In 2011 I graduated high school and the most important thing for me at that point in time was to get into a good college and choose a course that would set my career path. All of my peers were opting for Electronics and Communications Engineering, which I also thought to be the right course for me. Instead, I got a seat in Information Technology from VIT. I realized my love for code as I delved deeper into the subjects.
A career in tech was still a lucrative choice. I got placed in a reputed MNC right after college. I was thrilled at how well things were going. However, soon I began to feel incomplete working in a big company. All I did was code the same things over and over again. I was one among hundreds who were hired to do the same work. I had no idea about what was actually happening in the company because I was restricted to my domain and could not look beyond my desk. To put it simply, I felt like I was in a corporate jungle stuck in this constant rat race; and me – a human-machine.
Out of curiosity, I would read about e-commerce startups like Uber and Ola and marvel at the brilliance of the concept. I researched about how these apps worked and thought about the ingenuity, the art and the algorithms behind them. These apps are used every single day by people around the world; they make life convenient, which is what is needed in a fast-paced world that is today.
I decided to leave the MNC and start looking for something different – a job, a place and a culture that suits me. I began looking for jobs in the eCommerce sector. I had two offers in hand – Ninjacart and another well-established startup. Initially, I leaned towards the latter because the salary was better. But, that job would be no different than an MNC since there was barely any room to grow. On the other hand, Ninjacart as a concept fascinated me. The business model was unique, and nobody else in the industry was doing what they did. I knew it would be challenging, which was exactly the kind of excitement I needed in life.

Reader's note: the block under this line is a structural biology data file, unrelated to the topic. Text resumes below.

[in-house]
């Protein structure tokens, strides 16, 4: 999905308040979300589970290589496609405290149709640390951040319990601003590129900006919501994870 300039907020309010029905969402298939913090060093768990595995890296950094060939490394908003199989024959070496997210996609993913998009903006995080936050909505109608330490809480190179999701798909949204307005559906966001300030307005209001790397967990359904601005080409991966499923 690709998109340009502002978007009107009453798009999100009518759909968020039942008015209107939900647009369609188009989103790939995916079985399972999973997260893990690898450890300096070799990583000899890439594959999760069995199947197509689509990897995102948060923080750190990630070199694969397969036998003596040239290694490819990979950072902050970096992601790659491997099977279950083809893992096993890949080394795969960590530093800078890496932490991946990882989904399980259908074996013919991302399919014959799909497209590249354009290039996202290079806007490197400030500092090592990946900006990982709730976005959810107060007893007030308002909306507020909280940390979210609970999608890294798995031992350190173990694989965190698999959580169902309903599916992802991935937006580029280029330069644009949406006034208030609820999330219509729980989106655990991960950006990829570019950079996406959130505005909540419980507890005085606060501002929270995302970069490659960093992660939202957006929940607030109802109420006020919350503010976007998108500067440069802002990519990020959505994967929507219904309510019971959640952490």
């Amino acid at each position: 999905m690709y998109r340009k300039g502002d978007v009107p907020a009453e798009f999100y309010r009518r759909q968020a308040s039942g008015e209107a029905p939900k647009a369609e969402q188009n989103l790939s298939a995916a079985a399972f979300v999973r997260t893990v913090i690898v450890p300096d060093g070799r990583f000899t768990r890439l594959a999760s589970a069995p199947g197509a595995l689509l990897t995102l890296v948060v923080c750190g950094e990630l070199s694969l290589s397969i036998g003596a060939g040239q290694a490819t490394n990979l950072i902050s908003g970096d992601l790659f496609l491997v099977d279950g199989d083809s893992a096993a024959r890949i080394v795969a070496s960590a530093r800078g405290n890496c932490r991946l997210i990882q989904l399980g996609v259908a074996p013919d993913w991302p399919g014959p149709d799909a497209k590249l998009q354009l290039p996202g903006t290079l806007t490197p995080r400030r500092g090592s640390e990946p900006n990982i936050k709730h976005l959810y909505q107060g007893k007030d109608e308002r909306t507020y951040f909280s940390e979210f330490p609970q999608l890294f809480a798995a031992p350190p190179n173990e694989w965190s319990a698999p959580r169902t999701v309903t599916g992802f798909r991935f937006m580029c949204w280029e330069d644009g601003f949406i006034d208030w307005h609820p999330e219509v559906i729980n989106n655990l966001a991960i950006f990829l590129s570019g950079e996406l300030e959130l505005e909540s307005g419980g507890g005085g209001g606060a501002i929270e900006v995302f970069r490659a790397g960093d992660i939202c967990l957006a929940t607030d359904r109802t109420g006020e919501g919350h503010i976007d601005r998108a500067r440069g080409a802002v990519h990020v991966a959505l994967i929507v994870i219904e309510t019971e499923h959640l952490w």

In December 2016, I joined Ninjacart. Initially, I was overwhelmed at the speed at which people worked. Luckily, I had a good manager who was also the Tech Lead. He helped me understand the products and all the processes involved. I learnt a great deal during this phase – to deploy code, to test, to execute, and to monitor once released to the end-user.
The on-ground reality is always different in any company and in order to write efficient code, you must always be aware of the conditions of the people you write the code for. I remember this one instance where I visited a facility in Chennai. The environment here was drastically different from what I was typically used to. We sit comfortably in A/C rooms, while the labourers on ground need to work under the hot sun. The least I could do was to make their work less tiresome. So, I created products where the efficiency of processes was high such that the effort taken by a labourer was minimal. Similarly, the tech team has built products that focus on problem-solving. The Fresh Produce Supply Chain is plagued with problems and it is up to us to understand and solve them as soon as possible, which is what makes the job so intriguing.
When Ninjacart was in its nascent stages, the teams were small. Everybody contributed towards solving problems in every way possible, and nobody was restricted to one single domain. This way, I had the opportunity to apply my tech skills in Procurement, Finance, Logistics, and now in Supply Chain Management, which is one of the core functions of Ninjacart.
From a small 10-member team to 100+ people working in Tech, it’s truly a great feeling to help your team grow from scratch and witness them create wonders. The team is always eager to learn and create, and the enthusiasm when it comes to rolling out a new product is unlike any other company.
I have certainly learned a lot working at Ninjacart; it has helped me to gain confidence in my skills, the strength to fail and learn from my mistakes, and has given me a better perspective on life. My manager rightly said a line which I carry with me to this day – “Making a mistake is always more right than doing nothing at all.”
Narrated by Pulla Rao, SDE II – Software Development